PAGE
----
As our project involves the use of biological materials in the context of the food industry, we investigated the government legislation behind microorganisms, especially genetically modified organisms (GMOS).The Australian government regulates GMOs in food through Standard 1.5.2 of the Australia New Zealand Food Standards Code. Certain permitted GMOs are described in the subsection 1.5.2-3, which states:
A food for sale may consist of, or have as an ingredient, a food produced using gene technology if the food produced using gene technology:
• (a) is listed in Schedule 26 and complies with any corresponding conditions listed in that Schedule;
• or (b) is a substance that is permitted for use as a food additive by Standard 1.3.1 or as a processing aid by Standard 1.3.3.
Schedule 26 lists various permitted GMOS, including may herbicide-tolerant and insect-protected plant lines. GMOs are also permitted for use as food additives and, importantly, processing aids. Food additives perform some technological purpose in the final product, such as acting as a colouring or preservative. Processing aids perform a technological purpose at some point during the production process, but do not end up in the final product.
Certain enzymes of animal, plant and microbiological origin are permitted as processing aids, as listed in Schedule 18. Enzymes of microbiological origin that are permitted must be obtained from the specific organism listed. However, interestingly, ‘the sources listed in relation to enzymes of microbial origin may contain additional copies of genes from the same organism.’ With relevance to our project, our biosensor is clearly not listed as a permitted food additive or processing aid. However, perhaps it is neither. If it can be used as a device in the ripening facilities or shipping containers that never comes into contact with the fruit, then it would be neither food additive nor processing aid. In this context, it is necessary also to consider the potential for contamination, as there may be accidental contact between the biosensor and the fruit. Standard 1.6.1 details the regulations concerning microbiological limits in food, but this is mostly relevant for meats and dairy products which could be spoiled if the microbiological presence is too high. In any case, the design of our final product would need to reflect these concerns to either control for potential contamination or, ideally, remove the risk through a cell-free system.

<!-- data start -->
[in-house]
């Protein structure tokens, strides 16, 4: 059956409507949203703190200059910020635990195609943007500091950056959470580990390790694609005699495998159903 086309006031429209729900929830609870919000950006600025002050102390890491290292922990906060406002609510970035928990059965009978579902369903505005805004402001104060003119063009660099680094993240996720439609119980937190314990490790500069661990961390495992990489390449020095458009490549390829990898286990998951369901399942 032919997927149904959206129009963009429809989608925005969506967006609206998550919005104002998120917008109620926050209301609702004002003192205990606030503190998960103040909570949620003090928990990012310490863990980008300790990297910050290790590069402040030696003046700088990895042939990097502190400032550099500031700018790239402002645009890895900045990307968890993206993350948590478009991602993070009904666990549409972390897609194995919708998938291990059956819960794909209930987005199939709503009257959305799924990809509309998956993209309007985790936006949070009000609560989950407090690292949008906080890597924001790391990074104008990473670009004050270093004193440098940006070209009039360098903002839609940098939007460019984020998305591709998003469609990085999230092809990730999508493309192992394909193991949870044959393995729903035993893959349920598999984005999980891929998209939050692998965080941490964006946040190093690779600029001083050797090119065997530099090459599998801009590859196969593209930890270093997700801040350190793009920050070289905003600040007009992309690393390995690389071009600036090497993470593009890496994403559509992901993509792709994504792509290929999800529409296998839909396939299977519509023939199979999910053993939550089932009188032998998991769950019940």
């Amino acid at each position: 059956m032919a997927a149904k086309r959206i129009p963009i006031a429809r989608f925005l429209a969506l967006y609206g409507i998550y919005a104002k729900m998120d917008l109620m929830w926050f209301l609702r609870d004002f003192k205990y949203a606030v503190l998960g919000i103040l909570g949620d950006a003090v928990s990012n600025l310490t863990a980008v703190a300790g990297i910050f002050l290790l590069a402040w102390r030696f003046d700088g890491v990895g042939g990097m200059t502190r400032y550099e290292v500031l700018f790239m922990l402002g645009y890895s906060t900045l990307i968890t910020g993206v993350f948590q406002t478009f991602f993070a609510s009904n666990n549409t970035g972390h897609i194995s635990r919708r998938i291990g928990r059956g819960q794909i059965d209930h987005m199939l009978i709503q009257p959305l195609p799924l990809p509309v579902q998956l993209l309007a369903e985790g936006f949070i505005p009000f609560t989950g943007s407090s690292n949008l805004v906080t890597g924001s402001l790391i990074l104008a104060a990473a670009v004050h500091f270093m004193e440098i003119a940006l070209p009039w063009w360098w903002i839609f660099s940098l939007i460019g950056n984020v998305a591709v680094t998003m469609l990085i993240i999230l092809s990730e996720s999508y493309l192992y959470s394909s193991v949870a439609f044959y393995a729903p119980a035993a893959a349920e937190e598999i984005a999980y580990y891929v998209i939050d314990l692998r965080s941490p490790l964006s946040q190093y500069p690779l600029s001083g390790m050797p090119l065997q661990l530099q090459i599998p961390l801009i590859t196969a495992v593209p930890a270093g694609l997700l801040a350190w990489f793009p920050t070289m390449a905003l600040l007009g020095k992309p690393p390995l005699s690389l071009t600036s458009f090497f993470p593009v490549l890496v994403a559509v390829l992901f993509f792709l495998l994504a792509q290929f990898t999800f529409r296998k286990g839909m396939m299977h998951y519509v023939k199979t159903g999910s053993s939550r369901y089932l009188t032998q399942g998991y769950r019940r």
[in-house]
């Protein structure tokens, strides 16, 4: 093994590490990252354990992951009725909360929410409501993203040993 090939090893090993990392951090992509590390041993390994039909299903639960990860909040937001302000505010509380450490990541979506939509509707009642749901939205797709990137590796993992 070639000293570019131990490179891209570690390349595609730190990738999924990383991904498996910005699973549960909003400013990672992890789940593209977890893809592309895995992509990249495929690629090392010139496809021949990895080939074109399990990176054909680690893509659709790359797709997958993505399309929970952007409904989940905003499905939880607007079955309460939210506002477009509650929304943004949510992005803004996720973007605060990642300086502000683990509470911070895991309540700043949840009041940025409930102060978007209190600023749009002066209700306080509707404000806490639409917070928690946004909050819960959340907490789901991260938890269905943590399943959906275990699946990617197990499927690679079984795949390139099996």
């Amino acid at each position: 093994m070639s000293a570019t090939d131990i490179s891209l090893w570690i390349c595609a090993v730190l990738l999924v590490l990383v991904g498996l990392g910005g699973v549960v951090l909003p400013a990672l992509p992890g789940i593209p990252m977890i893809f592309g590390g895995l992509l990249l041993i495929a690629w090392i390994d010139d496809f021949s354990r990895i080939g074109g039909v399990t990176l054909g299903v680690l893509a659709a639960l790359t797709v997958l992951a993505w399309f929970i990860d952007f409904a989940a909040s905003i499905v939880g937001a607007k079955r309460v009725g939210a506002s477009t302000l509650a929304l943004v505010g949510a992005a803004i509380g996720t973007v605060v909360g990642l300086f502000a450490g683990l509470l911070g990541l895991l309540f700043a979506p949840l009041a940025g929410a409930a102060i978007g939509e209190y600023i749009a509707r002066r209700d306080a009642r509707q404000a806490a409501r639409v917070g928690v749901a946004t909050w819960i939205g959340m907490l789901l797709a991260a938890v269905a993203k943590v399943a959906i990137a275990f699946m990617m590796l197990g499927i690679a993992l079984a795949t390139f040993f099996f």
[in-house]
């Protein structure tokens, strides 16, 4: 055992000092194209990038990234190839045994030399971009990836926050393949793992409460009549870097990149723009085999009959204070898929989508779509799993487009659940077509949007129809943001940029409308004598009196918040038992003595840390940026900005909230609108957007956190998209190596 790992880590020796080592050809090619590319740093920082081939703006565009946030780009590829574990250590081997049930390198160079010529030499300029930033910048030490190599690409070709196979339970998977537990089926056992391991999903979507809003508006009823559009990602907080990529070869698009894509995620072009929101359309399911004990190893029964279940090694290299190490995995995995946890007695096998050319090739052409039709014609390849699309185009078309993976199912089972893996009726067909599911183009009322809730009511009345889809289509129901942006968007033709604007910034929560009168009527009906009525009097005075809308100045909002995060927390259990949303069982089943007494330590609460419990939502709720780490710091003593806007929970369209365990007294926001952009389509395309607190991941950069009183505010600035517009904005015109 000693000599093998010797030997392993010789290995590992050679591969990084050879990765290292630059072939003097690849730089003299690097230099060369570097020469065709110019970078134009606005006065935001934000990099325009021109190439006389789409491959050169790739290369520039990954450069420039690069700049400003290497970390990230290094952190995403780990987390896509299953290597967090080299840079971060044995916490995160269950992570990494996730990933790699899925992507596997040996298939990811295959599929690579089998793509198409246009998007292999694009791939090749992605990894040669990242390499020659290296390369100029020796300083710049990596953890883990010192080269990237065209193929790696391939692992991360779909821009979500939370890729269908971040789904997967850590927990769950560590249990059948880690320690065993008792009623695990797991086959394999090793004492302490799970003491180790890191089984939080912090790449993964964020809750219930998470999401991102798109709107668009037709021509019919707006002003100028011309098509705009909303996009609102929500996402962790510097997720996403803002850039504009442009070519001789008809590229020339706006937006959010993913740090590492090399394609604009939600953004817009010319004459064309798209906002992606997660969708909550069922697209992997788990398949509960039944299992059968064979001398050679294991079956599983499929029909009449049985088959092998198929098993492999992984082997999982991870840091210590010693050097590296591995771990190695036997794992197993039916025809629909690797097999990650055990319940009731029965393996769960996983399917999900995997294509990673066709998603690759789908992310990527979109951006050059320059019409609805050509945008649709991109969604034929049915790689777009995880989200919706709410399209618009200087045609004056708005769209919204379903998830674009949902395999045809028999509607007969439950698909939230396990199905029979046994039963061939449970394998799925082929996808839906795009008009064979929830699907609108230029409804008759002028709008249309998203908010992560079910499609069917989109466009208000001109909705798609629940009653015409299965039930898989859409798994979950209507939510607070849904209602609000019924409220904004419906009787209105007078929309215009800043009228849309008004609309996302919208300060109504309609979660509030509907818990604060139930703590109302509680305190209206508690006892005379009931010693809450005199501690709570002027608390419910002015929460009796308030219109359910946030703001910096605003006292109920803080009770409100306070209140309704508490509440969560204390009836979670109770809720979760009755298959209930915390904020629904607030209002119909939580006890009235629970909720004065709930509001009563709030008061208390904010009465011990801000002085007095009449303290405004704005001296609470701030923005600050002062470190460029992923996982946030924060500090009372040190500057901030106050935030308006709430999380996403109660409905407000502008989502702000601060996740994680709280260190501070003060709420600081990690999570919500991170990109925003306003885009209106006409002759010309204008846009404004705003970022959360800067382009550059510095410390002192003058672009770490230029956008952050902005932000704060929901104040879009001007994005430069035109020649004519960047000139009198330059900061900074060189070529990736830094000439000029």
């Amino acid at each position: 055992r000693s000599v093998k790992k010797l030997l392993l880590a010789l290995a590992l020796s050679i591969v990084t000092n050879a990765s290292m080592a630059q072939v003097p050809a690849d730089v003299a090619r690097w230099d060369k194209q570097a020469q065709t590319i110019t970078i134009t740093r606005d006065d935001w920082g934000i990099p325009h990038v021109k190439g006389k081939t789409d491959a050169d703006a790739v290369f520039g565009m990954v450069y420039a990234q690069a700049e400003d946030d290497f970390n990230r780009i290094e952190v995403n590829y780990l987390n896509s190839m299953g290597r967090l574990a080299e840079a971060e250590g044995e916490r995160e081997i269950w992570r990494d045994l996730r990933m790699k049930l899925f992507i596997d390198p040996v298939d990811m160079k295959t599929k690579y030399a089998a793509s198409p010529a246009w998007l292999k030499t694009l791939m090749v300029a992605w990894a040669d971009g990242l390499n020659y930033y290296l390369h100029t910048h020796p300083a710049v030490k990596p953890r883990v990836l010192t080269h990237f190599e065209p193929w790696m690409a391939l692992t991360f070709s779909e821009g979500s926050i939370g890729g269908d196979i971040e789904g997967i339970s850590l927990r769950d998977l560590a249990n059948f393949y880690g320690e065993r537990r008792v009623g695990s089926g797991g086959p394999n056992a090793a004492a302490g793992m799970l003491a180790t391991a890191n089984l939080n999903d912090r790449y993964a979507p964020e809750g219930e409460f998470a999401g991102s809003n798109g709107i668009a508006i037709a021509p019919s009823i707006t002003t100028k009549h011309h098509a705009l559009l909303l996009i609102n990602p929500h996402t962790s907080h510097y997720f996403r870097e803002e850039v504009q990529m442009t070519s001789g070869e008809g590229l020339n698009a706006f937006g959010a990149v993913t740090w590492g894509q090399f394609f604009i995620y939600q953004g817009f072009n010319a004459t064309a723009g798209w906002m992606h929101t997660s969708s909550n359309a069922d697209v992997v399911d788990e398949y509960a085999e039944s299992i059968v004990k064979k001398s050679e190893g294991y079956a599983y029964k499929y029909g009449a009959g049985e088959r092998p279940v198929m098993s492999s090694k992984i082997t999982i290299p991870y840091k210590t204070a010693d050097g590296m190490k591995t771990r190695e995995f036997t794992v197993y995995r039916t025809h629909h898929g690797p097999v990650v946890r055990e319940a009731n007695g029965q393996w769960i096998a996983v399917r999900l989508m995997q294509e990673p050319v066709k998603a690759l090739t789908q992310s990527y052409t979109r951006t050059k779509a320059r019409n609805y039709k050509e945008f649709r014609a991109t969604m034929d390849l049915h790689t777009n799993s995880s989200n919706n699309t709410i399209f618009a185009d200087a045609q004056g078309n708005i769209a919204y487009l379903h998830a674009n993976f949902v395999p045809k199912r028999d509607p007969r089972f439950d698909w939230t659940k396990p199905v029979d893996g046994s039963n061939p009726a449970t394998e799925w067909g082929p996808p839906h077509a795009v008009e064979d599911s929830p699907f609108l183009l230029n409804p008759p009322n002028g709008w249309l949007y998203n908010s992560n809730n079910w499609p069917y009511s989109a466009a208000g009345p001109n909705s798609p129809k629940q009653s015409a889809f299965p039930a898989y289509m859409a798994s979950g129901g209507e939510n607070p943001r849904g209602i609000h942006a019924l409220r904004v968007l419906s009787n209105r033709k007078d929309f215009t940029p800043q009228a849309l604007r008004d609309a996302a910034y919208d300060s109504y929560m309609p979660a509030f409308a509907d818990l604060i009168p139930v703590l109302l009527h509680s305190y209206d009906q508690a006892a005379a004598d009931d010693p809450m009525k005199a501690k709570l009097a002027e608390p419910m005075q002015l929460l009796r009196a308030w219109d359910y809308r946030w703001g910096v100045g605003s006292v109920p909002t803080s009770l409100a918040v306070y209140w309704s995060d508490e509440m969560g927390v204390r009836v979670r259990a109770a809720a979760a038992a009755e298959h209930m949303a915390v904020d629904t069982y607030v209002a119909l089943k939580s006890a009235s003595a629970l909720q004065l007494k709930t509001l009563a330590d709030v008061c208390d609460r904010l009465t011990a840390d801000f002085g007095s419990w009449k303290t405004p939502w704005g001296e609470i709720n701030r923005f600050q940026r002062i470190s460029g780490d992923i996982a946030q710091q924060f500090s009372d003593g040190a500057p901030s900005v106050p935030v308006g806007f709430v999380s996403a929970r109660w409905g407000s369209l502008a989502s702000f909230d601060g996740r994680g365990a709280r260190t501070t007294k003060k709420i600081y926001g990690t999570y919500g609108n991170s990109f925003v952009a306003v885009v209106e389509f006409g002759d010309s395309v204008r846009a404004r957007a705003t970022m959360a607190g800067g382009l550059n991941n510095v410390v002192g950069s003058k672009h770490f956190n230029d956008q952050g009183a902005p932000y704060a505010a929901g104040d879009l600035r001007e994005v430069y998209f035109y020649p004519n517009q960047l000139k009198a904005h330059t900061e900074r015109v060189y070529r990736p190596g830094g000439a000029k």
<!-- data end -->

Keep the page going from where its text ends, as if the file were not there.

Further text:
One of our team members set out to design a card game that stylised various bacteria as little monsters. The card game was intended to be both educational and fun, introducing some of the more common bacteria that are involved in food and health to the wider community. To keep things simple, the game was going to have standard “top trumps” style rules, with categories like “pathogenicity” and “antibiotic resistance.” More complicated words would be bolded, with a reference list explaining these words in an educational way. Although the project was not completed, it remains an idea that will be pursued in the future. You can see some of the designs below.
We also created our own series of hand-sewn versions of our microbes! Doing so allowed us to engage with a younger audience in a way that was more specific to our project. We had generated a great response during outreach events using other store-bought, general fluffy microbes, so we knew that making our own relevant ones would be a great tool.